3. Joe Doremire


    Top Navy brass seem to want to forget the Seabees when discussing Vietnam, and virtually all other military deployments since then! Somehow, Seabees just don’t fit into their tightly controlled view of daring jet pilots, huge aircraft carriers, mighty battleships and massive submarines! I’m surprised they give a little lip service to SEAL’s and Marines. Interested people will just have to look elsewhere for Seabee information. Dern shame though, to be left out of official comment.

  4. Paul Wollenhaupt


    Hello…for as long as I can remember, I have spoken to anyone that would listen about the great missions of the Seabees. My great uncle went ashore with the Seabees in WWII, and used to tell me all the details of the things he did and saw.
    VietNam was my time…and I went ashore with the Seabees. But, all the historians want to write about are the blazing battles. It is bad enough that the USNavy does not even recognize Seabees in their own publications. But, still we continue on a proud tradition of “CAN DO”.

  5. Robert Watson


    As a SeaBee who served on active duty from 1965 to 1972, resent our history is not mentioned. I made two trips to Vietnam with MCB-6–one in 1966 and the second from 1967 into 1968. We built for the Marines and the Army. We built piers and bridges. We built an addition to a Vietnamees’ hospital.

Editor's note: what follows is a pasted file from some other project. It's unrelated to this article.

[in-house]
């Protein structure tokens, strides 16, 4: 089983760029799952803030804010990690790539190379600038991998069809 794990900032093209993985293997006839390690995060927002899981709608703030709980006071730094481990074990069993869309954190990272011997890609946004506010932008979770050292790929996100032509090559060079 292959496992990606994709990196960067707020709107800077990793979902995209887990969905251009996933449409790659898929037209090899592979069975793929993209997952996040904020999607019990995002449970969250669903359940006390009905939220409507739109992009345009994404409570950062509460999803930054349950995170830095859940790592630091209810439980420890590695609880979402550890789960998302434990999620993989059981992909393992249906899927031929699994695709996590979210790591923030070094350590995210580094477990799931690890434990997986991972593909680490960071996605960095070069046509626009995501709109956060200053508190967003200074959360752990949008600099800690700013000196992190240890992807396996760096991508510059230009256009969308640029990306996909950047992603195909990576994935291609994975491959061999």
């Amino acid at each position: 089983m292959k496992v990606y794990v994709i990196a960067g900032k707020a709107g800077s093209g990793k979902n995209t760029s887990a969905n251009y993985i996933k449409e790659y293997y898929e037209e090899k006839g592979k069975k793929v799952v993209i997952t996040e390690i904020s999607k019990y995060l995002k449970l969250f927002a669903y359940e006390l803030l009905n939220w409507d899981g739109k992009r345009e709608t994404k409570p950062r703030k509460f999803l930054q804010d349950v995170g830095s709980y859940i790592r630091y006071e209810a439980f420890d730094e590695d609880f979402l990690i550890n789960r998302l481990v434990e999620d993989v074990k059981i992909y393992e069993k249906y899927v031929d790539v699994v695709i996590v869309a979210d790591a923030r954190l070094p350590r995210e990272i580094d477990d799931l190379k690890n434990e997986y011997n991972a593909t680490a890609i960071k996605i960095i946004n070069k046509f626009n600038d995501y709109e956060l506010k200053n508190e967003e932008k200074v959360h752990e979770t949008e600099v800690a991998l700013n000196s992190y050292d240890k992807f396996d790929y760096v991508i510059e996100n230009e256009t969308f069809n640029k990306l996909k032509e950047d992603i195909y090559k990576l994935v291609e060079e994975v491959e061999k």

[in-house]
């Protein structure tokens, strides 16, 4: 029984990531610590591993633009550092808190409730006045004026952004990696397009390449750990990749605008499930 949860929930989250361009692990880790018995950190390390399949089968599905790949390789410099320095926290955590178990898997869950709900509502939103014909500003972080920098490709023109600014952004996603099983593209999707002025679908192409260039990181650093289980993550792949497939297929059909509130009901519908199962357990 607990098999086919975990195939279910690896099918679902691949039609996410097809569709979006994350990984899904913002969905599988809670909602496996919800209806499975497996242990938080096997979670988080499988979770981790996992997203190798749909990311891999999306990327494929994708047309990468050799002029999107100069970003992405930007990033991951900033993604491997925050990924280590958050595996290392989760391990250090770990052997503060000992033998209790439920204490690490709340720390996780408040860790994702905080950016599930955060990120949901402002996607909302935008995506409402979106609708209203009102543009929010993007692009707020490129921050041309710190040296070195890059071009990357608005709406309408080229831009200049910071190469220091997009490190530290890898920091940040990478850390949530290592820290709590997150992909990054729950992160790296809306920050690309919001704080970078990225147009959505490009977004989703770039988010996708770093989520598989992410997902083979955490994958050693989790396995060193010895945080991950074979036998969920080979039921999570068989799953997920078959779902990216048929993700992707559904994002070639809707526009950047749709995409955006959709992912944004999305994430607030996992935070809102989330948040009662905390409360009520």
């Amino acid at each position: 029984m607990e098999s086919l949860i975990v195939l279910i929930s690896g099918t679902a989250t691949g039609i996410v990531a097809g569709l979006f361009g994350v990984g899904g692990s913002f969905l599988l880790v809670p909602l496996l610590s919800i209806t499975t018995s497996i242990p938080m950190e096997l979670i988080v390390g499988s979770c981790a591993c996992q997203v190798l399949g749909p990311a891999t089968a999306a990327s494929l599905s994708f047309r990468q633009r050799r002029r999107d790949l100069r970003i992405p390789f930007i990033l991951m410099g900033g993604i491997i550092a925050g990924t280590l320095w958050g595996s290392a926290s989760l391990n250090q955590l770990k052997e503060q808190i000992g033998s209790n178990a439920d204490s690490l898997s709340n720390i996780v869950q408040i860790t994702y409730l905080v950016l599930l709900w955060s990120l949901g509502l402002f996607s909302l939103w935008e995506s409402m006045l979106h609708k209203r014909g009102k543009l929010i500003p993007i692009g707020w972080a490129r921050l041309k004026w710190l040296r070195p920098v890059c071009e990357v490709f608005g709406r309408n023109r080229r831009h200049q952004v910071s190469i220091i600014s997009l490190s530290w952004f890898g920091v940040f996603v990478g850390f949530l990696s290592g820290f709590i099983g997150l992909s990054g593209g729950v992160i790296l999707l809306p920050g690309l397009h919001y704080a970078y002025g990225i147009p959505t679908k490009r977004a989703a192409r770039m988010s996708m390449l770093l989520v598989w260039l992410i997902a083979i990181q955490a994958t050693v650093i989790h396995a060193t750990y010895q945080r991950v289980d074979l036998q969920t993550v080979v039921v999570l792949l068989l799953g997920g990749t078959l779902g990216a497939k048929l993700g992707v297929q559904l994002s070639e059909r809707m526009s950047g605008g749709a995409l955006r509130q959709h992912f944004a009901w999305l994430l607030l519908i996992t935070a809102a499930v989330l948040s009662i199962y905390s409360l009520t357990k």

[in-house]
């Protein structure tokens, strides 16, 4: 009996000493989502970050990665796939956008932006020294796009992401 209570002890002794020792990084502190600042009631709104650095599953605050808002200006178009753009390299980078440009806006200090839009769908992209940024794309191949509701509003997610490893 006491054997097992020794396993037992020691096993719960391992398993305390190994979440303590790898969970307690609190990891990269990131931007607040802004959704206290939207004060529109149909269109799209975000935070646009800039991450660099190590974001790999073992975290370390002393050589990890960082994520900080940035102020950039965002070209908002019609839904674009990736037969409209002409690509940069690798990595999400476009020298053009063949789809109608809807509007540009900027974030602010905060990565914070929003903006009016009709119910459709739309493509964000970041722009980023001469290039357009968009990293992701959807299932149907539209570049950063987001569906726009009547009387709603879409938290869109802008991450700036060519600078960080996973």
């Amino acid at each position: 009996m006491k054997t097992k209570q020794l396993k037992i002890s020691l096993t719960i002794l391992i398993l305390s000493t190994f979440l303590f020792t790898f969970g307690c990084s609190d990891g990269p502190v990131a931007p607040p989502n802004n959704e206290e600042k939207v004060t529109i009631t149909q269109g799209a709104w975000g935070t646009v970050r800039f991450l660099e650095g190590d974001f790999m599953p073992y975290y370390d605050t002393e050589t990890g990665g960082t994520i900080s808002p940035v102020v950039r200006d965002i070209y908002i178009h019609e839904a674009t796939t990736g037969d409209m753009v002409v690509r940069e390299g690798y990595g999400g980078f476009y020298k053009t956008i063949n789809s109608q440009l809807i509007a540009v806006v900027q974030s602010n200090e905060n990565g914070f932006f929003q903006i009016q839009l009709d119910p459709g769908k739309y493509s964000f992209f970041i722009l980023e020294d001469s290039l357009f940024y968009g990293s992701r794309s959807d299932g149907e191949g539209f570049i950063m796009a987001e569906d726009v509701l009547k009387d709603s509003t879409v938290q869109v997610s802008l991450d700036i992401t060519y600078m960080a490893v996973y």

I went back in 1971 with NMCB-5, the last construction battalion to serve in Vietnam. Most of what we built was for the Vietnamees’ Navy.

    I am proud of my service and hope that someone writes more about the important jobs the SeaBees did in Vietnam and those SeaBees who defended our work.

  6. Edward J. Marolda


    As co-editor of the U.S. Navy and the Vietnam War commemorative series, I want to assure everyone that the story of the Seabees in Vietnam will certainly be covered in detail. The Seabees booklet was not mentioned in the recent notice because the author initially enlisted to research and write it has withdrawn from the project and I am in the process of selecting a new author. As the author of several books on the Navy in Vietnam, I am fully aware of the proud accomplishments of Seabees in the conflict whose contributions and sacrifices will be the subject of a forthcoming booklet. Thanks for your comments and best wishes. Ed Marolda

  7. Paul Povlock


    When do you anticipate your next volume, Combat at Close Quarters: Warfare on the Rivers and Canals of Vietnam, being published?

    Thank you.


    • David Colamaria



      We’re coordinating with the Naval History and Heritage Command, but don’t have a date set for the next release. We hope within the next year.

      • Paul Povlock



        Thanks. I am an instructor at the Naval War College in Newport, RI. Your next volume might be a good fit for our session on irregular warfare. I look forward to reading it when it gets published.

        Paul Povlock

  8. Reply

    Does anybody remember the USS O’Brien DD 725?? I was aboard in early 1965 when Operation Double Eagle took place in South Vietnam which was one of the largest Marine landings during the conflict. I was still aboard on December 23, 1966 off the coast of Dong Hoi in the Gulf of Tonkin when we took 3 (three) direct hits from shore battery killing two of my shipmates and wounding 5 others while trying to stops supplies from going south and supporting American troops on land. Check out the fighting machine “USS O’Brien DD 725” (Battle Stars in WWII, Korea and Vietnam)